Written by Eric Hagen
APTOS, CA — Excitement was in the air or was that the smell of solder? Hard to tell, as 18 students from Mountain Home School Charter (MHSC) and Glacier High School Charter (GHSC), competed for top honors in an annual underwater robotics contest for students in grades 5-12.
Sponsored by Monterey Peninsula College (MPC) and their Marine Advanced Technology Education Center (MATE), this was the 13th annual MATE Monterey Bay Regional Remotely Operated Vehicles (ROV) contest. Held in Aptos, California, mountain area student were representing for the 5th year.
Mountain Home and Glacier High students competed in two different “classes” of vehicles. The “Scout” class is usually made up of middle school and some high school teams. The “Ranger” class is mostly High School students with far more complex mission requirements.
This was a year of firsts: the first time either school ever tried fundraising, and the first time that Aptos High School hosted the event. Also for the first time, all ROVs had to pass a safety inspection, and it was the first time the two schools have ever participated at the more advanced Ranger level.
Another first was that the underwater “playing field” was leveled: Veteran Scout students could only compete with other Veterans, and Rookies (1st time students) would compete only with other Rookies. For several of the students this was the first time they have ever done anything like this.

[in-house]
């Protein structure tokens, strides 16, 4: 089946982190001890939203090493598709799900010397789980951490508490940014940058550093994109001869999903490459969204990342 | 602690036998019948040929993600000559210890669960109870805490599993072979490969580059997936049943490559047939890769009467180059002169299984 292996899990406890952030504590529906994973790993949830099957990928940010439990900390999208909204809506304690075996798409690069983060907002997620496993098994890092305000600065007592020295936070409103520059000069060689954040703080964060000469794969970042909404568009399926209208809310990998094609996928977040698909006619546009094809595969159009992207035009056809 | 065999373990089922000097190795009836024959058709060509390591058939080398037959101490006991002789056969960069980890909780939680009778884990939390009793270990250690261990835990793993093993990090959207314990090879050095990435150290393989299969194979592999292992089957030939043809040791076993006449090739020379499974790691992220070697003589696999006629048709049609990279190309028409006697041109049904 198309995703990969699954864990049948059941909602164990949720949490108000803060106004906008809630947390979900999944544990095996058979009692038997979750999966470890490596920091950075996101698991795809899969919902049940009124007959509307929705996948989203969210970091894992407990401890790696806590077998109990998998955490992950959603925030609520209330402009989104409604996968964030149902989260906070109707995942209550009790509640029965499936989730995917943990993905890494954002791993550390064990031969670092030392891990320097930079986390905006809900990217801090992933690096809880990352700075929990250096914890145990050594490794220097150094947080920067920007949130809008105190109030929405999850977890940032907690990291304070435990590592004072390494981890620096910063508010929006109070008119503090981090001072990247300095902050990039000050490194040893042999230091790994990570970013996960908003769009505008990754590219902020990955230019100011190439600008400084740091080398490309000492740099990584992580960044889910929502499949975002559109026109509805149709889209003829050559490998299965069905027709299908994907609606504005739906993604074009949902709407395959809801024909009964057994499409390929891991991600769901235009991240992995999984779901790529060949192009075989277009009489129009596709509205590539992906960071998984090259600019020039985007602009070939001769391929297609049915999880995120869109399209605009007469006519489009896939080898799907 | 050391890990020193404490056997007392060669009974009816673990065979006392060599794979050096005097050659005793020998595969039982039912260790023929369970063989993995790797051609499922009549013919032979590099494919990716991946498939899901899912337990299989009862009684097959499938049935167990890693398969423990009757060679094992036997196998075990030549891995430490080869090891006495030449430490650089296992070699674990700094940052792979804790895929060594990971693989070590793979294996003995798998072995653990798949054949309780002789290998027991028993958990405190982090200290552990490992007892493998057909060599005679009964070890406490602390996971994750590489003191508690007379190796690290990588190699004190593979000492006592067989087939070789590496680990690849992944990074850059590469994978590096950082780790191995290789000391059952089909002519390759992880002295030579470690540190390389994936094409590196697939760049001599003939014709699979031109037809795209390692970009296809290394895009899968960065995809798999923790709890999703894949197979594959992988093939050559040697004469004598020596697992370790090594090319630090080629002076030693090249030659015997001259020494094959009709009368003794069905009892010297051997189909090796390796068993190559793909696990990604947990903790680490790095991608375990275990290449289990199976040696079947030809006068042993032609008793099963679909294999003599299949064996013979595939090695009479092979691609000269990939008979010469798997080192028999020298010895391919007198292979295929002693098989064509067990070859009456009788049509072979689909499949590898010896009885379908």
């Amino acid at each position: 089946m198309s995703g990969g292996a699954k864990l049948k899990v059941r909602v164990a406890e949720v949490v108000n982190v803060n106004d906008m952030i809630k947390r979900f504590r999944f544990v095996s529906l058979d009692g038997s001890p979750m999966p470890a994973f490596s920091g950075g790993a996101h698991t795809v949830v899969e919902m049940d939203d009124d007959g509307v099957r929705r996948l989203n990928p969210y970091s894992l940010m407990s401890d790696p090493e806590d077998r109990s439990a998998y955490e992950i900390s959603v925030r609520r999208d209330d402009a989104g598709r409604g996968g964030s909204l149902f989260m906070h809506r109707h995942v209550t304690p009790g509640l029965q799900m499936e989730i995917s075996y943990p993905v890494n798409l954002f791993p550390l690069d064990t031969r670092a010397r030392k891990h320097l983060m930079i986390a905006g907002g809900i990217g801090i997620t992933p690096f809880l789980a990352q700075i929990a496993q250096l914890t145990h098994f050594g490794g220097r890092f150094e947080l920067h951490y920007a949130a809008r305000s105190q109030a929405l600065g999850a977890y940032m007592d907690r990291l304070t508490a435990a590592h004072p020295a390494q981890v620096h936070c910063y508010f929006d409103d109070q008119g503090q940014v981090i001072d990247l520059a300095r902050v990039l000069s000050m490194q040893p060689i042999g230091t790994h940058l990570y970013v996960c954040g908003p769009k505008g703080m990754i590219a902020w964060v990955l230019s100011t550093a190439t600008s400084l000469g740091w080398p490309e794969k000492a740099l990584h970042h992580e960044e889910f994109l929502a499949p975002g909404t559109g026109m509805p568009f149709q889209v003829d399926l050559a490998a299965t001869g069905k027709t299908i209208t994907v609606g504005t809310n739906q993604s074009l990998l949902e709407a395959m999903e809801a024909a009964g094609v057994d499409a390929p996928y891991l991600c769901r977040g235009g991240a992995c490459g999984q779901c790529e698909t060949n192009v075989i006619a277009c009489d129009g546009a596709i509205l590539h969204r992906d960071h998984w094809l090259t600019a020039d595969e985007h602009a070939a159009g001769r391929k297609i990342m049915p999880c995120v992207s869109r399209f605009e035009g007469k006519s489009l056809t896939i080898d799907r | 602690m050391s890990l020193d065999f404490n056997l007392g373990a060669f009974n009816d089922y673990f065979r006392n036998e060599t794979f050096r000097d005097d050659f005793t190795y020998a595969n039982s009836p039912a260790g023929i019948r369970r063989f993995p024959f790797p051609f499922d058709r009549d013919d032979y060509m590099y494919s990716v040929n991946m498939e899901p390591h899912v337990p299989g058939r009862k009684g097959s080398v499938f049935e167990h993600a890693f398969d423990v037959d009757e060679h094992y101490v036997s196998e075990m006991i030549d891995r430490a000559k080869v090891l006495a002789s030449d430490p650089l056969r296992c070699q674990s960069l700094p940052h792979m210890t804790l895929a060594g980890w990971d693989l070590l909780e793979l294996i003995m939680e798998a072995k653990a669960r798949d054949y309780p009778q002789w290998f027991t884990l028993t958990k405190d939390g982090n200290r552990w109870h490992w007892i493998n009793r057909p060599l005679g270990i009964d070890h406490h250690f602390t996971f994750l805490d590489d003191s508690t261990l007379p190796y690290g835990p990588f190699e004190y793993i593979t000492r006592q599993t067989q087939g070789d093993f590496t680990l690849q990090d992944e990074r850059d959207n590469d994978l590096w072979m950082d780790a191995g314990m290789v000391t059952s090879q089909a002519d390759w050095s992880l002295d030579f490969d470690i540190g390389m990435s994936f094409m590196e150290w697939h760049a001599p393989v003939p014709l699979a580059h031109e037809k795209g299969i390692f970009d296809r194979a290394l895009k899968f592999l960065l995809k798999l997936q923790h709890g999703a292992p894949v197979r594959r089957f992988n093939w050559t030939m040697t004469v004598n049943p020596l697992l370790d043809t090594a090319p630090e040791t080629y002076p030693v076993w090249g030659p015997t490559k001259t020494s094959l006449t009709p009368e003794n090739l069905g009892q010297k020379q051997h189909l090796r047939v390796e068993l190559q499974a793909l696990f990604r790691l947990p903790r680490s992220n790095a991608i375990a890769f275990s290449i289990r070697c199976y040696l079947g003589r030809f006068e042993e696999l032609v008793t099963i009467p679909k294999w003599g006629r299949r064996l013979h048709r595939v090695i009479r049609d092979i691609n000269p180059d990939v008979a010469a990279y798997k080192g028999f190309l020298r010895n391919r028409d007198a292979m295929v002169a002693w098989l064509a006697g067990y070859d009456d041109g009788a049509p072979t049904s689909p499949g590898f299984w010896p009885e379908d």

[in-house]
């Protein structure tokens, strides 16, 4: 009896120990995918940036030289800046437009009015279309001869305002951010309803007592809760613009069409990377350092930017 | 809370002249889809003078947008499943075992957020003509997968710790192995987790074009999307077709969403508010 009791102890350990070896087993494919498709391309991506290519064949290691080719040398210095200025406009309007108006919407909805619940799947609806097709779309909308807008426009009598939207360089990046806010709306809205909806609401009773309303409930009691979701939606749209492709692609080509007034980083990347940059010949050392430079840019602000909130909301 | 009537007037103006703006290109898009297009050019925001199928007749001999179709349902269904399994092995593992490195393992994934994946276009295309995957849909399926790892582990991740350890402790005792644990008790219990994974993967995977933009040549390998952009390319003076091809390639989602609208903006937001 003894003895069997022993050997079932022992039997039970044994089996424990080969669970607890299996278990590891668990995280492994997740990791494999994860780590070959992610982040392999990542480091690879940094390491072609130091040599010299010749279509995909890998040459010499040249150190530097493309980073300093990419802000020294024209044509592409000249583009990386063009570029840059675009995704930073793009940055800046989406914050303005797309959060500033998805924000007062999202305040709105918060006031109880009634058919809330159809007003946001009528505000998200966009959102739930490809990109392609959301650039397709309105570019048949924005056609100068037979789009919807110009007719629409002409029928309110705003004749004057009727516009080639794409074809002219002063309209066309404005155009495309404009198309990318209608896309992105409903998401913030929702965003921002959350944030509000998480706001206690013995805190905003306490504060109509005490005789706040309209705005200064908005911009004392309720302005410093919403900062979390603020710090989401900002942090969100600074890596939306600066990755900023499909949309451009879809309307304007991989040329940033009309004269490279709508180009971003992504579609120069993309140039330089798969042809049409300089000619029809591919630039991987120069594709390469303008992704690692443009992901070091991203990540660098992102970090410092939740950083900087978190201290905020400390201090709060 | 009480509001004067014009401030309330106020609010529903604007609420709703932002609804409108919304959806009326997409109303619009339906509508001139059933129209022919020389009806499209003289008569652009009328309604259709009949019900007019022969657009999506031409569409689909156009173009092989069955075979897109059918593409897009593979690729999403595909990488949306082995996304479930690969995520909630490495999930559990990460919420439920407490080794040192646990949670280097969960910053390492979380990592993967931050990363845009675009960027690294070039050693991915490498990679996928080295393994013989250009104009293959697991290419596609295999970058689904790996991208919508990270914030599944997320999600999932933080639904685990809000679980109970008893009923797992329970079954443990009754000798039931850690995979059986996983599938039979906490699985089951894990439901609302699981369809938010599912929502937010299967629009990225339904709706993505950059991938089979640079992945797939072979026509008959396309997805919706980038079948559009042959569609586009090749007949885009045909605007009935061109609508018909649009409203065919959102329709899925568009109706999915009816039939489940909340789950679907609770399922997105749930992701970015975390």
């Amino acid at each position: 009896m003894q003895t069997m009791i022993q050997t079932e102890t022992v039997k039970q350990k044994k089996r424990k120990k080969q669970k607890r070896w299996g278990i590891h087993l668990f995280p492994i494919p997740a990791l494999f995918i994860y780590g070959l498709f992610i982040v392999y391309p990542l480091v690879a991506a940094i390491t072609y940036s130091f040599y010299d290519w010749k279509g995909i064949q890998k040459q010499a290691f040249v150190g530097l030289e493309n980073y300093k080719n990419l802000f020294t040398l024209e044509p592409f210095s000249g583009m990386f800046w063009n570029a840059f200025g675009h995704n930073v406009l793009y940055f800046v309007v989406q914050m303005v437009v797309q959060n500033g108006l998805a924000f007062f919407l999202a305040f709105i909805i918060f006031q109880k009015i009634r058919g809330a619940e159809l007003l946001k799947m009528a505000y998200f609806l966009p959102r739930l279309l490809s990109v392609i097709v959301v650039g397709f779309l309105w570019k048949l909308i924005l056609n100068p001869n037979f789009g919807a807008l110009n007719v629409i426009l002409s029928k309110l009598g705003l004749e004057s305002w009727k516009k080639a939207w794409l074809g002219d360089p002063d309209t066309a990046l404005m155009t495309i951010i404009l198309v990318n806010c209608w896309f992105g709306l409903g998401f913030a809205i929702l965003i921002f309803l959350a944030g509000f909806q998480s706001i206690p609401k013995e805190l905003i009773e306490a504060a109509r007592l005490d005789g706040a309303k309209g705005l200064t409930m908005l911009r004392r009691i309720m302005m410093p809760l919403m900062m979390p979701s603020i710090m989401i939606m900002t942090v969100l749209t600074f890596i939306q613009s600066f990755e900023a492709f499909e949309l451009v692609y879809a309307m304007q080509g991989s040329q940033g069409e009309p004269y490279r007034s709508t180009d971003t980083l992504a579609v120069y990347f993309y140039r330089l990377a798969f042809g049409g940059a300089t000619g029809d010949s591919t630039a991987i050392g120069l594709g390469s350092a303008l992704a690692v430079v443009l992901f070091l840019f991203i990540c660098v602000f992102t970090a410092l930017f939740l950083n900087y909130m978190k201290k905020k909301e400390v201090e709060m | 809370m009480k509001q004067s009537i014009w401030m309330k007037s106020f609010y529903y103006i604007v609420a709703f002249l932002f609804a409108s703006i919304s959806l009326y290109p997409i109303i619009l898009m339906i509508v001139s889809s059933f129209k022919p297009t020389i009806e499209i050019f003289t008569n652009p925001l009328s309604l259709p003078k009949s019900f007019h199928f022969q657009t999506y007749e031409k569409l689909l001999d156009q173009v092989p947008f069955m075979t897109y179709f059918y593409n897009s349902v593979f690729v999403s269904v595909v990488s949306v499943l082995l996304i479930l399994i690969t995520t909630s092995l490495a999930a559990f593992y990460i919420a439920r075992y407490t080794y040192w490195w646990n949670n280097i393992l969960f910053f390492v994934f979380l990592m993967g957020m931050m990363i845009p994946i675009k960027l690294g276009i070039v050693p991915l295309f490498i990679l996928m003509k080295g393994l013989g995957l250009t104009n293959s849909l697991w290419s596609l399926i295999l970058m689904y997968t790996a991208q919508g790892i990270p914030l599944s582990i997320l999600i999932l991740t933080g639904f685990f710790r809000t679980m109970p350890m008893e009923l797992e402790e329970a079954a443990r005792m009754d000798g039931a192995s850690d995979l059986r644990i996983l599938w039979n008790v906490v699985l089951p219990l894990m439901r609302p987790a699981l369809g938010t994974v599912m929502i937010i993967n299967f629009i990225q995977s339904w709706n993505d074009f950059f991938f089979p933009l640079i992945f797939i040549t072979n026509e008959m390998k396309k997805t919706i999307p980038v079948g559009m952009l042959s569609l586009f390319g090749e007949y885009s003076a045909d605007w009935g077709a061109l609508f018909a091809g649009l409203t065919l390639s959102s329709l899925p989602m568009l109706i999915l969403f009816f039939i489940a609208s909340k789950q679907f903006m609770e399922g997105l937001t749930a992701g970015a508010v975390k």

The day began early Saturday morning with approximately 50 teams from all over California checking in. Judges conducted safety inspections, students set up display boards, and pilots tested their ROVs in the pool. Nerves were rattled as several teams discovered that their well-tested ROV was suddenly stricken with problems.
Quickly students diagnosed the electrical issues and furiously re-soldered connectors and fixed loose wiring in time for competition.
Glacier students were initially informed that their thermometer had passed safety inspection, and then they were told they could not use it. Fortunately they were able to find a way to make it work.
The MATE Center uses underwater robots as a way to get students excited about science, technology, engineering, and math (STEM), and to help them see the practical applications of these subjects.